Your dog is housetrained and has suddenly decided they’d prefer to go inside on the carpet.
Think about any changes that have been made recently.
● Have you moved to a new house?
● Have you changed their food?
● Have you changed their feeding times?
● Do they seem well overall?
● Are they stressed about anything?
If you can identify the change, then you can help your dog adjust.
What To Do When Your Dog Won’t Poop Outside
Why won’t my dog poop outside?
There may be a few problems keeping your dog from pooping outside. Let’s take a look at some of the most common ones:
It’s snowing. Or rainy. Or windy. Or even all three.
● This may be your puppy’s first winter or first rainstorm. This weather is new to them, and they may feel too excited or nervous and forget their training.
● Your older dog doesn’t want to go out. Cold weather can make it harder for a dog with arthritis to get into a poop position.
● Just like us, they don’t want to go out in bad weather.
Solution 1: Clear a patch of yard, especially for them- preferably a bit secluded. Scoop the poop often to keep it clear, and turn the back porch lights on.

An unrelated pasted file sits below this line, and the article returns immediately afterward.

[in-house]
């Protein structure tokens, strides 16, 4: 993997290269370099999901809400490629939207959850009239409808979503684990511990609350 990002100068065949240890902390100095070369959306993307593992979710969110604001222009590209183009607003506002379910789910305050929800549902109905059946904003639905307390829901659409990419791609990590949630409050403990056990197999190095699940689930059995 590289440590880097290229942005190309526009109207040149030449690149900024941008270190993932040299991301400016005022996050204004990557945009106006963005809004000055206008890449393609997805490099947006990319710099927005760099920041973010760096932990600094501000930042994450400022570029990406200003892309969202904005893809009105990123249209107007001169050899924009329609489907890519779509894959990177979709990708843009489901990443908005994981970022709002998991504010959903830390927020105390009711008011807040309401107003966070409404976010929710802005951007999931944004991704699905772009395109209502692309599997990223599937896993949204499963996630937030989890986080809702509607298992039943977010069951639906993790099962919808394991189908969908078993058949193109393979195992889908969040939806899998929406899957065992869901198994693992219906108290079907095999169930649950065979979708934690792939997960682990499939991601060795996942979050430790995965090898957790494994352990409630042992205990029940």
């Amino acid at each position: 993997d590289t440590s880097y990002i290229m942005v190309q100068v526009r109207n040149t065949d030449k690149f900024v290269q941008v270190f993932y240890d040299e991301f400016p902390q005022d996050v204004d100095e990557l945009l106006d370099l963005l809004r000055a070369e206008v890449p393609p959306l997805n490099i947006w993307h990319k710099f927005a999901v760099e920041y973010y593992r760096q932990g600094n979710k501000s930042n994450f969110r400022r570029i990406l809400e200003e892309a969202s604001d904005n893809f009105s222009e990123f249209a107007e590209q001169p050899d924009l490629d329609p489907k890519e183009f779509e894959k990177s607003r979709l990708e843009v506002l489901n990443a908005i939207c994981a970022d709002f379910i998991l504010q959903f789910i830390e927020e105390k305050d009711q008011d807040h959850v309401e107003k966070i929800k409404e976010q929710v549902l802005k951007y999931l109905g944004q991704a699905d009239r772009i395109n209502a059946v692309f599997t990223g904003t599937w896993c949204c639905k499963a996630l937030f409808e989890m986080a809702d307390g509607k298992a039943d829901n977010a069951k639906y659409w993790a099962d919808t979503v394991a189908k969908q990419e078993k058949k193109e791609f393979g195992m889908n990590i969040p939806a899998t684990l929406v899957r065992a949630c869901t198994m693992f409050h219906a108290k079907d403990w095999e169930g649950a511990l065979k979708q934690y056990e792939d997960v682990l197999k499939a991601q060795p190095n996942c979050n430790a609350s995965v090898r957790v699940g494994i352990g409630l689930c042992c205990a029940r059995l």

Solution 2: Put a sweater on your older dog to keep them warm and protect them from stiff joints.
You’re walking in circles in the backyard from 15 to 30 minutes. They’re just sniffing — but no poop. You take them inside, and poof! Poop.
● Trudging around the backyard for 15 minutes may not be enough activity to help along with a bowel movement.
● If a dog spends a lot of time in their own backyard, they may see it as an extension of their home, and they may not want to poop there.
● Is your dog inside most of the day? If so, it’ll be stimulating when they get outside, and pooping may be the last thing on their list.
Solution 1: Movement = poop. Take them for a walk (give them about fifteen minutes to digest first). This also works if your pooch has developed a preference for other grass. When that poop happens (wait for it to finish), praise and reward with a high-value treat.